National Preparedness Month’s theme is ‘Prepared, Not Scared. Be Ready for Disasters.’ Here are tips to help you be prepared.

Because emergencies and disasters can happen without notice, the stateDepartment for Public Health is offering tips on how to always be prepared in a campaign called “Prepared, Not Scared. Be Ready for Disasters” during National Preparedness Month, which falls in September.

“Emergencies and disasters can happen anytime and anywhere, often without notice and can leave us scared and confused,” Jim House, manager of the department’s preparedness branch, said in a news release. “By taking the time to follow the ten steps outlined below, we all can better prepare ourselves and our communities should emergencies or disasters strike.” The state campaign encourages households, businesses and organizations to take the following 10 steps to prepare for a disaster:

  • Assemble a “Go Bag” packed with essential items to have in the event of an emergency evacuation of your home. Go to ready.gov/build-a-kit for a list of what to put in a go-bag.
  • Prepare digital forms of important documents for an emergency, including your ID and passport. You could also make copies of these documents and put them in a waterproof pouch or zip-lock bag.
  • Have extra supplies in case of an emergency.
  • Download the Federal Emergency Management Agency app (https://www.fema.gov/mobile-app) to provide emergency information about disaster resources, weather alerts and safety tips.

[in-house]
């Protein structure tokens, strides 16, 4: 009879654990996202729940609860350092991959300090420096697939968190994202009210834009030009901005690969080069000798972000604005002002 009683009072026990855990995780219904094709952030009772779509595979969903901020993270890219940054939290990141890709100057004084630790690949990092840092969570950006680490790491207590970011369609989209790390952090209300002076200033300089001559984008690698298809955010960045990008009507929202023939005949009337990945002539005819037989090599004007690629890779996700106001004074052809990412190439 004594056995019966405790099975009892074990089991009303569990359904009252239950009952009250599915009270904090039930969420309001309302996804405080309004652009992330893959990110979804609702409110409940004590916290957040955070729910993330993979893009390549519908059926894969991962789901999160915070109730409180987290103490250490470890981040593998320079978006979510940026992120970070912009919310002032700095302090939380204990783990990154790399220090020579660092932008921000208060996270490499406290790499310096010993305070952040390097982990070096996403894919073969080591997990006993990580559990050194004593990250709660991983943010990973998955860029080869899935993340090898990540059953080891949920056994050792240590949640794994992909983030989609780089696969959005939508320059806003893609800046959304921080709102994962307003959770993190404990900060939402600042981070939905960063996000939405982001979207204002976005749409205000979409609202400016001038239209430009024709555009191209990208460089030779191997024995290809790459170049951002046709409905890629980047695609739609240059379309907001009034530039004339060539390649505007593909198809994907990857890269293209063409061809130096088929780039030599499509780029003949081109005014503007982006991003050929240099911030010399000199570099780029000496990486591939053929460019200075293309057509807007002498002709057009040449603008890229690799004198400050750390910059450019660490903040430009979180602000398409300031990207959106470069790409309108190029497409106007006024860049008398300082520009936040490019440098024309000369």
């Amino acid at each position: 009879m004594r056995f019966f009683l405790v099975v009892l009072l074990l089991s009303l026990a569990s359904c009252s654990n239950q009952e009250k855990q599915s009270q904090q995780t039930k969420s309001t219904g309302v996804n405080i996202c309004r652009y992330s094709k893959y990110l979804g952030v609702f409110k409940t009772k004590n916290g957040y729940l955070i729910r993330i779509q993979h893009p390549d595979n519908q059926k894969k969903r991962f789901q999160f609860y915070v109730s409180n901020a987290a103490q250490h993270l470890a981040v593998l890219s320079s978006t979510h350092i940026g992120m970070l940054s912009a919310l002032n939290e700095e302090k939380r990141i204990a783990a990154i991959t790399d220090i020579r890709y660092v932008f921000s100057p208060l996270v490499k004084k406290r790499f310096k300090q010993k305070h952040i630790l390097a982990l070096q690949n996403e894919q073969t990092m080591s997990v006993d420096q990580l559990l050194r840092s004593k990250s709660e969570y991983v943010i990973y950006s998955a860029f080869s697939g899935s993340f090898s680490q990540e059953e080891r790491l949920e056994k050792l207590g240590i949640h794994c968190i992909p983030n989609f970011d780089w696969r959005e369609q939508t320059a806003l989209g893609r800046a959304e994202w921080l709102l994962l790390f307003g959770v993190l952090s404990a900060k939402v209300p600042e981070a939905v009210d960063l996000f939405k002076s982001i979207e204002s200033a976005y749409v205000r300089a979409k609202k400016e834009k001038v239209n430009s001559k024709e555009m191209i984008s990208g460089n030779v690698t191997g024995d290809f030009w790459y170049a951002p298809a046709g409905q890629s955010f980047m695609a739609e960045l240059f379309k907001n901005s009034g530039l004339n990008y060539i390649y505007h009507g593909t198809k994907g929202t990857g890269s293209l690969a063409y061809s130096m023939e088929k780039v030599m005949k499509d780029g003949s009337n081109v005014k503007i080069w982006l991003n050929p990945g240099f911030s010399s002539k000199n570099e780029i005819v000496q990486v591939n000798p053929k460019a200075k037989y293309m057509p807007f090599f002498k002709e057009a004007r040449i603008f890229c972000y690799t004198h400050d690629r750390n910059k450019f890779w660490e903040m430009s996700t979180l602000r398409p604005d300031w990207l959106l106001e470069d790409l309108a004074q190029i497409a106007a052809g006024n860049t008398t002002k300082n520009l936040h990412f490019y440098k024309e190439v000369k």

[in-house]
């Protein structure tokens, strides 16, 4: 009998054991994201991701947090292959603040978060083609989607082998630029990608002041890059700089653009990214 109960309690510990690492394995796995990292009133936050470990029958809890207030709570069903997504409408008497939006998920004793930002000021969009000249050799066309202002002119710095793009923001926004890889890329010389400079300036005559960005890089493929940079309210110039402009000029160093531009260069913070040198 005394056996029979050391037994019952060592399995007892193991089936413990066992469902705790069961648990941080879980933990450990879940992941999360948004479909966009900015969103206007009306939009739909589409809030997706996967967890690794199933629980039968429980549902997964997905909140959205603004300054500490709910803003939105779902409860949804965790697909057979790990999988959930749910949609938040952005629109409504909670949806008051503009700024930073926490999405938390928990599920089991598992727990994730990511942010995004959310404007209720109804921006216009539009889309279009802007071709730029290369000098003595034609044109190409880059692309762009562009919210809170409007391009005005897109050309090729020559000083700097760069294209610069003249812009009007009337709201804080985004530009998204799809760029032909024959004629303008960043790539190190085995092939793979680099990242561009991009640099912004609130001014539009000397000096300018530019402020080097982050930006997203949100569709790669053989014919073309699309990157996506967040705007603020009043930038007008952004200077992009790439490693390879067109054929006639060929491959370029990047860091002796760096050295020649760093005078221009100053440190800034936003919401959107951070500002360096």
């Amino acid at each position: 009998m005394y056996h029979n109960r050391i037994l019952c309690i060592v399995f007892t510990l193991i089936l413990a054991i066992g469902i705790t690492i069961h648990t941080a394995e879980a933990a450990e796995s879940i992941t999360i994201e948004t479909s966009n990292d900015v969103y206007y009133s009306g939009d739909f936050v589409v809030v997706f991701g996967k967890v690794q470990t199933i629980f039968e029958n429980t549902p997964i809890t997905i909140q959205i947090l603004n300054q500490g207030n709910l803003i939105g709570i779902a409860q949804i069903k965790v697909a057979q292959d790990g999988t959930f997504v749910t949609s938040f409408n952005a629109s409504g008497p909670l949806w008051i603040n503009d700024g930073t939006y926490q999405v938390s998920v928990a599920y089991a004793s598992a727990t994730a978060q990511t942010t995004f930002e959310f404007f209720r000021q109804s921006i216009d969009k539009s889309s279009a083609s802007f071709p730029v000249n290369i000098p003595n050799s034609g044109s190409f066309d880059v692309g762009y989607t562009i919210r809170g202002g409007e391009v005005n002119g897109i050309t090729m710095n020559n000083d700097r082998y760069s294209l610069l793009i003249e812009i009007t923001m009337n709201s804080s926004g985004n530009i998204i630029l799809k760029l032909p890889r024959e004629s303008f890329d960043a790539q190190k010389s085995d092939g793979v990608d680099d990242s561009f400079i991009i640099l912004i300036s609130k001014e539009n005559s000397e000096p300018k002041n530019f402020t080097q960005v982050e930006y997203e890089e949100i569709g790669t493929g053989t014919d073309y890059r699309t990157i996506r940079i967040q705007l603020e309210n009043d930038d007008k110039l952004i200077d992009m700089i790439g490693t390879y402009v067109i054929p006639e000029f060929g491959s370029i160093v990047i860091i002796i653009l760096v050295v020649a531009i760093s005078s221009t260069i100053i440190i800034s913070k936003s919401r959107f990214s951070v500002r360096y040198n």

• Have an alternative power source for devices during emergencies.
  • Set up an In Case of Emergency (ICE) emergency contact in your cell phone.
  • Choose an emergency contact when out of town.
  • Find a local, pet-friendly evacuation center.
  • Update your social media to tell loved ones you are safe during an emergency.
  • Text, don’t call, in an emergency. Phone lines will be clogged with calls reporting important information.
FEMA also offers a wealth of information to help people prepare for a disaster, including a “Family Emergency Communication Plan” form. FEMA suggests keeping some cash on hand in case of emergencies, since ATMs and credit card readers won’t always be available; small bills are best.
Centers for Disease Control and Prevention graphic; click it to enlarge

The Centers for Disease Control and Preventionoffers tips to address health needs during a disaster, including: gathering enough food, water and medical supplies to last at least 72 hours; preparing a seven- to 10-day supply of prescription medications; making copies of important documents and medical records, including an up-to-date list of all prescription drugs for each person in the household, with dosage and a list of each person’s known allergies; and learning life-saving skills, such as cardiopulmonary resuscitation (CPR) to use until help arrives.

In addition, don’t forget to prepare for pets’ needs, including making sure they wear their collars and tags with up-to-date information or are microchipped to increase the chances that you will be reunited if you are separated.
And most importantly, make sure everyone, including children, knows what the disaster plan is since you might not be together when the disaster happens. The CDC offers “Ready Wrigley,” a children’s activity book series, to help parents talk to children about disasters.

“Remember that preparedness is a shared responsibility – it takes a whole community to prepare and respond to emergencies,” said House.

National Preparedness Month was started after Sept. 11 and is organized by the U.S. Department of Homeland Security. For more information about preparing for and responding to emergencies, visit http://www.ready.gov.